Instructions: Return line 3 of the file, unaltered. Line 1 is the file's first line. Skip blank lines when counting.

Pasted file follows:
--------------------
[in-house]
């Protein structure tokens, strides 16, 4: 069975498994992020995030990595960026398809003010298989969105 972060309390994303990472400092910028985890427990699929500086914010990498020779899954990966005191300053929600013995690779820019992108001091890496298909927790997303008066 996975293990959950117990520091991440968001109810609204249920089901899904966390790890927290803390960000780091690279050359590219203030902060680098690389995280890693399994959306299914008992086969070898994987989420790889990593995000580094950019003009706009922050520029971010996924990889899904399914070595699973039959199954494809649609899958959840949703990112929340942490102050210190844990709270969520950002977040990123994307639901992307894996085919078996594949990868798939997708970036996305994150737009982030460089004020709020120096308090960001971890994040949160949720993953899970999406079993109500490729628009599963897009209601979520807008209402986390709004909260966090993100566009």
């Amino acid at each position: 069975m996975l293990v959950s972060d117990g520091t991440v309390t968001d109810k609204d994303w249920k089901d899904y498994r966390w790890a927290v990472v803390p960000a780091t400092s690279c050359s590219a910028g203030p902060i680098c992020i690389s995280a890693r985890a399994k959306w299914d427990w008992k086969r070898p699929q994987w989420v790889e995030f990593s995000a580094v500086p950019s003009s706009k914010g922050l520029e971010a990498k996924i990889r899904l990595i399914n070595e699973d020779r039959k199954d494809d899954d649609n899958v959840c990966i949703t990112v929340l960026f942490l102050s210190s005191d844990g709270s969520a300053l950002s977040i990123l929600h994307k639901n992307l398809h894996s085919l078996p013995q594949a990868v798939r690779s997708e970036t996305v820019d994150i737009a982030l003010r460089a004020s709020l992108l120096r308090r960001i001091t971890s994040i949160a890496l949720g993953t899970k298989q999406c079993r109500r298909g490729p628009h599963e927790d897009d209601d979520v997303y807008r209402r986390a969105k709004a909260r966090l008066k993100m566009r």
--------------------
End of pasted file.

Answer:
């Amino acid at each position: 069975m996975l293990v959950s972060d117990g520091t991440v309390t968001d109810k609204d994303w249920k089901d899904y498994r966390w790890a927290v990472v803390p960000a780091t400092s690279c050359s590219a910028g203030p902060i680098c992020i690389s995280a890693r985890a399994k959306w299914d427990w008992k086969r070898p699929q994987w989420v790889e995030f990593s995000a580094v500086p950019s003009s706009k914010g922050l520029e971010a990498k996924i990889r899904l990595i399914n070595e699973d020779r039959k199954d494809d899954d649609n899958v959840c990966i949703t990112v929340l960026f942490l102050s210190s005191d844990g709270s969520a300053l950002s977040i990123l929600h994307k639901n992307l398809h894996s085919l078996p013995q594949a990868v798939r690779s997708e970036t996305v820019d994150i737009a982030l003010r460089a004020s709020l992108l120096r308090r960001i001091t971890s994040i949160a890496l949720g993953t899970k298989q999406c079993r109500r298909g490729p628009h599963e927790d897009d209601d979520v997303y807008r209402r986390a969105k709004a909260r966090l008066k993100m566009r």